There are a lot of inanimate objects that often become stars of a film. For example, the DeLorean in Back to the Future, the Necronomicon from Evil Dead, and of course, any number of houses from various movies (Psycho, Amityville, Beetlejuice). Now, one of the more iconic horror movie homes is for sale, and you can own your very own piece of cinematic history.
That's right, you too can spend countless sleepless nights in the house made famous by Wes Craven's A Nightmare on Elm Street. Spend your days watching strange children skipping rope while singing a bizarre lullaby on your front lawn. Live out your nights wide awake, in terror, chugging coffee and trying to stay awake. What a dream, we mean nightmare! Of course, the question on everyone's mind is, how much is the Nightmare on Elm Street house worth today?
How much is the 'Nightmare on Elm Street' house?
The infamous Los Angeles Dutch Colonial, located at 1428 N. Genesee Ave, is going for a scant $3,250,000. What do you get for that somewhat unreasonable price? According to Zillow, you get "an open, retro-modern kitchen, beautiful built-ins, a grand primary suite, bathrooms en suite to every bedroom, separate laundry room, and multiple work from home options."
The property also boasts a guest house which is where Bo Burnham filmed his Netflix special Bo Burnham: Inside. Evidently, the Elm Street house is owned by his girlfriend of eight years, Lorene Scafaria (director of Hustlers). The only changes she made to the home were painting its signature red door black, which has to be a reference to the Rolling Stones' song "Paint It, Black."
The Zillow ad does mention the fact that the facade of this house was used in Nightmare, which is great because this is the kind of thing you really have to divulge to a potential new buyer. Fans of the movie will absolutely take a relentless amount of photos in front of the house. People will be dressed as Freddy Krueger often, and it won't even be October. Just ask the folks who own Laurie Strode's (Halloween) house.
Where is Laurie Strode's house?
The Laurie Strode (played by Jamie Lee Curtis in Halloween) house is located in South Pasadena, Calif., even though the movie takes place in the fictional town of Haddonfield, Ill. Thousands of people descend upon this home annually. One fan told Inside Edition, “It is the most important house, I am obsessed with it."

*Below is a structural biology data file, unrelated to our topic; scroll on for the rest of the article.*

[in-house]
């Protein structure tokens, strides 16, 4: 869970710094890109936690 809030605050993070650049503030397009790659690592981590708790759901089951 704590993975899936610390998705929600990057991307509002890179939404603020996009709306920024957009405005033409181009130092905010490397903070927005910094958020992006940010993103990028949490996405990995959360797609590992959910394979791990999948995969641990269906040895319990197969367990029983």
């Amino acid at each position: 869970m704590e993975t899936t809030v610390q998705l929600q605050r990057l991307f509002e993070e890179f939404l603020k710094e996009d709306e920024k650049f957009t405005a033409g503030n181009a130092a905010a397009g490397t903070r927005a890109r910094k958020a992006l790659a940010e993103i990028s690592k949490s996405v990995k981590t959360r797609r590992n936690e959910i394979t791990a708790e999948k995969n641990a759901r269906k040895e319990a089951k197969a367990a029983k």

You can also visit the home of Michael Myers. Originally located at 707 Merdian Ave in South Pasadena, it was eventually moved to 1000 Mission St. Currently it's a tourist attraction where you can even walk across the street to the hardware store where Michael purchased the infamous mask. Thankfully the house has been labeled a historical landmark which means it can't be destroyed.
If you can't get yourself all the way to California, you need only go as far as Hillsborough, N.C., where a full replica of the Myers house exists. The Myers House N.C. is owned by Kenny Caperton, who, to no one's surprise, is a huge fan of both Halloween the holiday and Halloween the film. Without blueprints for the original house, building the Myers House was quite challenging, but he did his best to maintain its integrity.
According to the Myers House N.C. website, "the inside got a few bathrooms, slightly bigger bedrooms, a small laundry room, and a few other minor alterations, but the important elements from the movie — Judith's bedroom, the hallways, staircase, and the basic locations of the kitchen, dining room, and living room — are in the same places."
In order to visit the Myers House N.C., you must schedule a time in advance. Unfortunately they no longer offer individual appointments and dropping by is not allowed. This rule also applies to fedora-loving dream demons, dolls possessed by serial killers, and of course, unkillable shapes with aggressive family issues.